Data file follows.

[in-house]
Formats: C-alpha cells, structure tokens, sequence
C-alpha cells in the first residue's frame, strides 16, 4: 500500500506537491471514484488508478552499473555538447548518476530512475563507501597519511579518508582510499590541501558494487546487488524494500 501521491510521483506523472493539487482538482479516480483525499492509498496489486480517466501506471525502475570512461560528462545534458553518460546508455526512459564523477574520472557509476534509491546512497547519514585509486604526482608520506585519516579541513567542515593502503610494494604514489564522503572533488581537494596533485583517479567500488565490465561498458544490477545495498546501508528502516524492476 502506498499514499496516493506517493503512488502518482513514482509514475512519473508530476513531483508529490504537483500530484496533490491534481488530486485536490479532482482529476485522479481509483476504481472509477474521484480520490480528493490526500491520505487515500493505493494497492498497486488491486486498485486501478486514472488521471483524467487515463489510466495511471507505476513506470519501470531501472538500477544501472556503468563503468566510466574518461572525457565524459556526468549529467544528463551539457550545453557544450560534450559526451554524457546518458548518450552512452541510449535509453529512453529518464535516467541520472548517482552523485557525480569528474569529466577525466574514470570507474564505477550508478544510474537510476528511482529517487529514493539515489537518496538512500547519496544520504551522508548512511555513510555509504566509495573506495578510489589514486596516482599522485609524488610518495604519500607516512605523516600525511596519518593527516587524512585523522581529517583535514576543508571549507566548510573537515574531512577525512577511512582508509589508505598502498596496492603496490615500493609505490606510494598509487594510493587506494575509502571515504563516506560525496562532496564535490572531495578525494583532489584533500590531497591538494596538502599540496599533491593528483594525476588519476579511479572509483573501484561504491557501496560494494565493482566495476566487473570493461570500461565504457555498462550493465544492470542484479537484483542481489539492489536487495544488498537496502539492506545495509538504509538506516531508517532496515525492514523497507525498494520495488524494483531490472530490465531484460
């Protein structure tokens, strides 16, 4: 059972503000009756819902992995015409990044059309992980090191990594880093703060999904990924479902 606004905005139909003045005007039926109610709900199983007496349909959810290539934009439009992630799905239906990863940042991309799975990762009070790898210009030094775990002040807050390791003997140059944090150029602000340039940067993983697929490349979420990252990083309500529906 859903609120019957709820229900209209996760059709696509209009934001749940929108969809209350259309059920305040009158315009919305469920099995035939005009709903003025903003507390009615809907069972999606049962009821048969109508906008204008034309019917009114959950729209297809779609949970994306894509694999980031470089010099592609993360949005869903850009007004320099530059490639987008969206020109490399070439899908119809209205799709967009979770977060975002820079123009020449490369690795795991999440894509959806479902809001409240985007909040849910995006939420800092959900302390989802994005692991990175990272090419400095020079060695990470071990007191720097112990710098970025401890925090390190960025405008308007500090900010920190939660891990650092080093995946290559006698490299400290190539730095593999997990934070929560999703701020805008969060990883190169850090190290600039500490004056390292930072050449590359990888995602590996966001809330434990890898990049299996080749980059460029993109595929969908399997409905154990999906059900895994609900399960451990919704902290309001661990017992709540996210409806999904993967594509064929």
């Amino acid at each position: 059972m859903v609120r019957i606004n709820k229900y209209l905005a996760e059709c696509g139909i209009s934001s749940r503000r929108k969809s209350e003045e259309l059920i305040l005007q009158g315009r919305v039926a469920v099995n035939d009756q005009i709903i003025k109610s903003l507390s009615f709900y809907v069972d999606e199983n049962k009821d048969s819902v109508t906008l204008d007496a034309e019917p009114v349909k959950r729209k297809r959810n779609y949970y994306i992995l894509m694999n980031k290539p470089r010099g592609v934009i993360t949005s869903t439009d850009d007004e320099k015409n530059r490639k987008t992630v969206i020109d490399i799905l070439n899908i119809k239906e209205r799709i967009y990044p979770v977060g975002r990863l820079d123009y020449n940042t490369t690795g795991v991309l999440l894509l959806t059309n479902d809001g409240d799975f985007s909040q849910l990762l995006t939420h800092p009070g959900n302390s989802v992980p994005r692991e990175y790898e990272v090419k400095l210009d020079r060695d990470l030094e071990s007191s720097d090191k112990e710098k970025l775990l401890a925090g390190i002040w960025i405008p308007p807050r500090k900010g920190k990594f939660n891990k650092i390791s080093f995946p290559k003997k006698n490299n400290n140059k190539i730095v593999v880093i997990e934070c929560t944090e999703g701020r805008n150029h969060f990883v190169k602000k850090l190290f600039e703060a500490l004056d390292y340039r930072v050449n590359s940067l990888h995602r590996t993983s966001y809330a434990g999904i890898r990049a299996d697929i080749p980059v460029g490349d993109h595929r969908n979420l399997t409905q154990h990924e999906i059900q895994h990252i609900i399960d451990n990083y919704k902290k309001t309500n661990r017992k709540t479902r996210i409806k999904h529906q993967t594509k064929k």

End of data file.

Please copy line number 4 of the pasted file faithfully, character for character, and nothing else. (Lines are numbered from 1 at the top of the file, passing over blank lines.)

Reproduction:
């Protein structure tokens, strides 16, 4: 059972503000009756819902992995015409990044059309992980090191990594880093703060999904990924479902 606004905005139909003045005007039926109610709900199983007496349909959810290539934009439009992630799905239906990863940042991309799975990762009070790898210009030094775990002040807050390791003997140059944090150029602000340039940067993983697929490349979420990252990083309500529906 859903609120019957709820229900209209996760059709696509209009934001749940929108969809209350259309059920305040009158315009919305469920099995035939005009709903003025903003507390009615809907069972999606049962009821048969109508906008204008034309019917009114959950729209297809779609949970994306894509694999980031470089010099592609993360949005869903850009007004320099530059490639987008969206020109490399070439899908119809209205799709967009979770977060975002820079123009020449490369690795795991999440894509959806479902809001409240985007909040849910995006939420800092959900302390989802994005692991990175990272090419400095020079060695990470071990007191720097112990710098970025401890925090390190960025405008308007500090900010920190939660891990650092080093995946290559006698490299400290190539730095593999997990934070929560999703701020805008969060990883190169850090190290600039500490004056390292930072050449590359990888995602590996966001809330434990890898990049299996080749980059460029993109595929969908399997409905154990999906059900895994609900399960451990919704902290309001661990017992709540996210409806999904993967594509064929």